|A SOCIO-EPIDEMIOLOGICAL STUDY OF OUT-PATIENTS ATTENDING
A CITY TUBERCULOSIS CLINIC IN INDIA TO JUDGE THE PLACE OF SPECIALIZED
CENTRES IN TUBERCULOSIS CONTROL PROGRAMME
|DR Nagpaul, MK Vishwanath & G Dwarakanath: Bull
WHO 1970, 43, 17-34.
The study was carried out at Lady Willingdon Tuberculosis
Demonstration & Training Centre, Bangalore to inquire into the
epidemiological and sociological characteristics of patients attending
a city TB clinic for the first time, to ascertain the reason for
attendance and the nature of previous treatment if any. It was also
to see whether there was a preference for seeking specialists and
specialised services for alleviation of the symptoms experienced
and whether there were any differences amongst the urban and rural
attenders. A fifty per cent random sample of 2,658 out patients
during 6l working days, formed the study population. They were interviewed
by using a questionnaire based on the above mentioned objectives.
247 were not eligible due to incomplete record and below 5 years
Majority of the out patients were in 20 30 years
of age and were wage earners. Nearly 80% were aware of their symptoms
and contained 95% of the tuberculosis cases detected at the clinic.
Most of them were having 2 3 symptoms. No difference in time of
reporting was observed among urban or rural patients; 61% of the
urban and 42% of the rural patients attended the clinic within 3
months from the onset of their symptoms. Distance is a major obstacle.
Upto 4.8 km the number of new outpatients was large but the case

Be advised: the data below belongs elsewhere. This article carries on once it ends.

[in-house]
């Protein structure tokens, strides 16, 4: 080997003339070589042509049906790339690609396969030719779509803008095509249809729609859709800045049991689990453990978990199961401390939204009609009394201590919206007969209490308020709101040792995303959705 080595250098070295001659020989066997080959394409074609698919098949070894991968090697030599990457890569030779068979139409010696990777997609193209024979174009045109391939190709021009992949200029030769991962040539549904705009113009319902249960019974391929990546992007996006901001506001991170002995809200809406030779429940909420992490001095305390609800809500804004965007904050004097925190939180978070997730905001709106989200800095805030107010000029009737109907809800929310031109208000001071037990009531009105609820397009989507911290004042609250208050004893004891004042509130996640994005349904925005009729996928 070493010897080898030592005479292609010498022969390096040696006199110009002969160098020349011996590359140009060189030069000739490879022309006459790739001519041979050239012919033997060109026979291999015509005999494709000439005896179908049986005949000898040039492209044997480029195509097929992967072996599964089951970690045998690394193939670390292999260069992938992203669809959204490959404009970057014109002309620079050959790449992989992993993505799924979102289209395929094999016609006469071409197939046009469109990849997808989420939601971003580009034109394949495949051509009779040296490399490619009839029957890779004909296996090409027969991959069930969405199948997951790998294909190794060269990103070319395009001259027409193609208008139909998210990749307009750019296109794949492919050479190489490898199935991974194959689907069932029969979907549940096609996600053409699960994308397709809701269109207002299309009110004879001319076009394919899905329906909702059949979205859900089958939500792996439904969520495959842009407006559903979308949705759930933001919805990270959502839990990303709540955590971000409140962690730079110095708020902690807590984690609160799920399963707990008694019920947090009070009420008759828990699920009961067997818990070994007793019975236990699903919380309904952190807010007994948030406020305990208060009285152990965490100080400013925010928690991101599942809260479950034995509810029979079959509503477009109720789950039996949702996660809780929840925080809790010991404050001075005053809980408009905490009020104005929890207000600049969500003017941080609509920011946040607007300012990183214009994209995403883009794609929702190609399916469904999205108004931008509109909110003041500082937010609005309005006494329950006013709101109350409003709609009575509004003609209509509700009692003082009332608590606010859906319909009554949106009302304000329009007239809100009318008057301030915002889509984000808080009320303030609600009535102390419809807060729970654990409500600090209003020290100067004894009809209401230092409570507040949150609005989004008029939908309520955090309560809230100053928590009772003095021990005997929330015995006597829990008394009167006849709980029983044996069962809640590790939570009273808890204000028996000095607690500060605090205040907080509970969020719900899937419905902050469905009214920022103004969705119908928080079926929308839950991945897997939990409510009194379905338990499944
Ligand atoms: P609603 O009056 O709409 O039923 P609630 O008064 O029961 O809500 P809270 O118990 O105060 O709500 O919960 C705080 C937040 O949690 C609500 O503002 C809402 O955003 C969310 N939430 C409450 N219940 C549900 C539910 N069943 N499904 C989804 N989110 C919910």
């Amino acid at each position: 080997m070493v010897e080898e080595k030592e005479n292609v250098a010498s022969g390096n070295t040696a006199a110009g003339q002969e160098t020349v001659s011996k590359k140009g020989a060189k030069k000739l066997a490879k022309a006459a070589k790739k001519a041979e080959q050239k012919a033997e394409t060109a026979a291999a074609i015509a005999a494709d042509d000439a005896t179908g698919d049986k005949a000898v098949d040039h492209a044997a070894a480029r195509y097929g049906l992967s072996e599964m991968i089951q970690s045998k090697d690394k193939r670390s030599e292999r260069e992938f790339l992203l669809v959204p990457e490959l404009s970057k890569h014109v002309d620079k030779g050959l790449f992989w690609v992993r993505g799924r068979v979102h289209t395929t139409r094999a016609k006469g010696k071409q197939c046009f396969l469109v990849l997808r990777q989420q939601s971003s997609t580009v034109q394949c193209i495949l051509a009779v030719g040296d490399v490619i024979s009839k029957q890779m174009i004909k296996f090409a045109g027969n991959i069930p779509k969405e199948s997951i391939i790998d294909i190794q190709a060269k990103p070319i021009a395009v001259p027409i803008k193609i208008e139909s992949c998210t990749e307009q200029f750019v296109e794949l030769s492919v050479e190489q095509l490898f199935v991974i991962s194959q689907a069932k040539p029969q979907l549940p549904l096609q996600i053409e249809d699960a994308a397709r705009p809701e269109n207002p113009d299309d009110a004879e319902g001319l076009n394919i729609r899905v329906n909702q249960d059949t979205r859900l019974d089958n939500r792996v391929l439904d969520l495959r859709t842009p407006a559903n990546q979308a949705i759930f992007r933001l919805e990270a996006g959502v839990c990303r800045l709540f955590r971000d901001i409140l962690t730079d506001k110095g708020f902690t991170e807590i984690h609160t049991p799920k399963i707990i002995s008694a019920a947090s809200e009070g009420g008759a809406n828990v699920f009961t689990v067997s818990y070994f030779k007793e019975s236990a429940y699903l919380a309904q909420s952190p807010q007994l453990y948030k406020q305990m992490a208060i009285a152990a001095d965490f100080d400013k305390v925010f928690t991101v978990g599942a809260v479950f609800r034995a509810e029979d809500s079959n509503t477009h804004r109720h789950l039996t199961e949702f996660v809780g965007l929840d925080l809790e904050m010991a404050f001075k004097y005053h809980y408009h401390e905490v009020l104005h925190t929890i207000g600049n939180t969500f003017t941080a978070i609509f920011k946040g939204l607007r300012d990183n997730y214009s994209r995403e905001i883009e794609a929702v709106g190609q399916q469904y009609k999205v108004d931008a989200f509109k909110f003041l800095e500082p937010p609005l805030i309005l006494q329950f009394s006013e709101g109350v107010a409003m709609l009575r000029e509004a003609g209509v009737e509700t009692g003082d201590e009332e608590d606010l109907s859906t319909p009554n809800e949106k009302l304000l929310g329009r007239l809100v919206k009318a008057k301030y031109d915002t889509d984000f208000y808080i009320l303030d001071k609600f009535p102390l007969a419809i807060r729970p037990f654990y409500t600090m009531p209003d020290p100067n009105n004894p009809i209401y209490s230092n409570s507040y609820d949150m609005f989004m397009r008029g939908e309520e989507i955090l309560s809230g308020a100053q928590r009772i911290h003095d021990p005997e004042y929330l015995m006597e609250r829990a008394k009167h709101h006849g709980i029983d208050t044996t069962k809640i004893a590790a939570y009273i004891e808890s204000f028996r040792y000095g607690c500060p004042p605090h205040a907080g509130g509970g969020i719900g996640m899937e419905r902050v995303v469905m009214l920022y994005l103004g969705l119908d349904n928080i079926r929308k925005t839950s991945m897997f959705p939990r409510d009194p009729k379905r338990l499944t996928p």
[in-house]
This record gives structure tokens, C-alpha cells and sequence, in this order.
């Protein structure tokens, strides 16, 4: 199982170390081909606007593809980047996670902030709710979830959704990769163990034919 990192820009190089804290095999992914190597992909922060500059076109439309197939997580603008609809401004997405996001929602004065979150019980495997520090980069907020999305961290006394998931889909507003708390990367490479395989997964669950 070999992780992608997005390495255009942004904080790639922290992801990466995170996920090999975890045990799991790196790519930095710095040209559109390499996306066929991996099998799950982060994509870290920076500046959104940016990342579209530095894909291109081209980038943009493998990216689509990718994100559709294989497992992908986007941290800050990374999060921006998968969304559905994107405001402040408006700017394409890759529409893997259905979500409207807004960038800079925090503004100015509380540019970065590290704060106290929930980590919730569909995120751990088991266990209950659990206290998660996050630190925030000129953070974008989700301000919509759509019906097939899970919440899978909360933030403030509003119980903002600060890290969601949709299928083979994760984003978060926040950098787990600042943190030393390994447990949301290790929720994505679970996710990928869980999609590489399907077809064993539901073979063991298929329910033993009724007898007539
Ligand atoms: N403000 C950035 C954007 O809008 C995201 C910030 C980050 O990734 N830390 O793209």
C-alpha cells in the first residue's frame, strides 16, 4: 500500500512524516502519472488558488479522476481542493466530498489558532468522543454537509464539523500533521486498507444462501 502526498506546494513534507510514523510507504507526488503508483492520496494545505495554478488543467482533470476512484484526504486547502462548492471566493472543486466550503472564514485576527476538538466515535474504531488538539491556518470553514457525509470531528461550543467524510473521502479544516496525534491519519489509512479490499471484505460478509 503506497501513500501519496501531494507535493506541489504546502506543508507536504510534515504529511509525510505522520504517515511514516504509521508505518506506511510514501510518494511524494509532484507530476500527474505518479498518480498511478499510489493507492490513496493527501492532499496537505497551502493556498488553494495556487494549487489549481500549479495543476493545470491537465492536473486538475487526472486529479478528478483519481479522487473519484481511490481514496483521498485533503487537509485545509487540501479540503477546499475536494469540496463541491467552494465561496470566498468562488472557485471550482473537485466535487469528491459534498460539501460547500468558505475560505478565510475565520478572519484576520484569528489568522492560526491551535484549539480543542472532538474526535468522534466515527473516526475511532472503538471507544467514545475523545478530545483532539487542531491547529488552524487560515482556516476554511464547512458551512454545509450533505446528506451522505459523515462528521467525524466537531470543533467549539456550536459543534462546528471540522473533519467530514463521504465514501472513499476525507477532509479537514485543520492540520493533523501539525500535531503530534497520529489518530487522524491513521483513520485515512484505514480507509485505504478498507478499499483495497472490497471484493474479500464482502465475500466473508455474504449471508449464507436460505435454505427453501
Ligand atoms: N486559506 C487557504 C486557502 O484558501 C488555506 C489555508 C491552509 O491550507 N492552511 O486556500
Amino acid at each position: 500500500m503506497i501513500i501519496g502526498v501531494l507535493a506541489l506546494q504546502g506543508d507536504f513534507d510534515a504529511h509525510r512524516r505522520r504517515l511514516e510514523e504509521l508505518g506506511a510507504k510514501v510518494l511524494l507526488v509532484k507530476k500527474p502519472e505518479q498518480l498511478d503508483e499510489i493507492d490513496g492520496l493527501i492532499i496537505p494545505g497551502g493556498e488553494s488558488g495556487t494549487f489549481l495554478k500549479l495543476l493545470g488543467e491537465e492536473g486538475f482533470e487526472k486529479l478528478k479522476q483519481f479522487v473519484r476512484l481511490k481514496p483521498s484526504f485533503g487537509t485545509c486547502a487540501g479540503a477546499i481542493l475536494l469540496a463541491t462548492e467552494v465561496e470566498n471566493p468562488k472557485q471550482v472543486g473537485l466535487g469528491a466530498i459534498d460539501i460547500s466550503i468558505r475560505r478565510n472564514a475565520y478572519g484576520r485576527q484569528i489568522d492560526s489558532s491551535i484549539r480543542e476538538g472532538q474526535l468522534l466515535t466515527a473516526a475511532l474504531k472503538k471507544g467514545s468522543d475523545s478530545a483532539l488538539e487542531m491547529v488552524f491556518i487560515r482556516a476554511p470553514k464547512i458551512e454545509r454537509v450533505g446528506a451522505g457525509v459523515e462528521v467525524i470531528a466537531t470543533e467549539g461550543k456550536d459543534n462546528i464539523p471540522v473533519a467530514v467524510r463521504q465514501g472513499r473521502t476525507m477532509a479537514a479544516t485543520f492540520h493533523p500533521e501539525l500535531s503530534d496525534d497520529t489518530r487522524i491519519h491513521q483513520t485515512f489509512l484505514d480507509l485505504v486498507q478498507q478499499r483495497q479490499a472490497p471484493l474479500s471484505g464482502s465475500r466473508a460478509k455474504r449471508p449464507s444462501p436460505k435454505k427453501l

yield was poor. As the distance increased the out patients decreased
but the case yield was more, suggesting a selective process influenced
by distance. It was also found that 20% of the out patients came
of their own without any prior contact with any other source of
treatment, 32% had previous contact with other health institutions,
31% were actually referred by them and 17% were advised by BCG workers.
Further analysis that of the 1,642 patients who had previous contact
with health institutions, 84% were at general health institutions,
10% at specialised TB clinics and 6% were others. Of the remaining
eligible 2,403 patients, 83% were from urban and 17% from rural
areas. Sputum was collected from 2,308 patients. Of them, 179 (7.8%)
were found to be positive by direct microscopy or culture or both
and 169 were positive by culture (91% confirmation by culture).
131 (80%) were sensitive to isoniazid and 32 were isoniazid resistant.
The data obtained suggests that attendance at a
specialized tuberculosis centre is not necessarily a function of
awareness of symptoms and of the knowledge that such specialised
services exist. It also does not support the theory that people
prefer specialized institutions in cities. It is also seen than
urban and rural patients behave in almost the same way in that their
first contact for symptoms suggestive of tuberculosis, is initially
at the general medical services and they should be strengthened
with adequate means for diagnosis and treatment of tuberculosis.
|KEY WORDS: CONTROL PROGRAMME, SOCIO EPIDEMIOLOGY,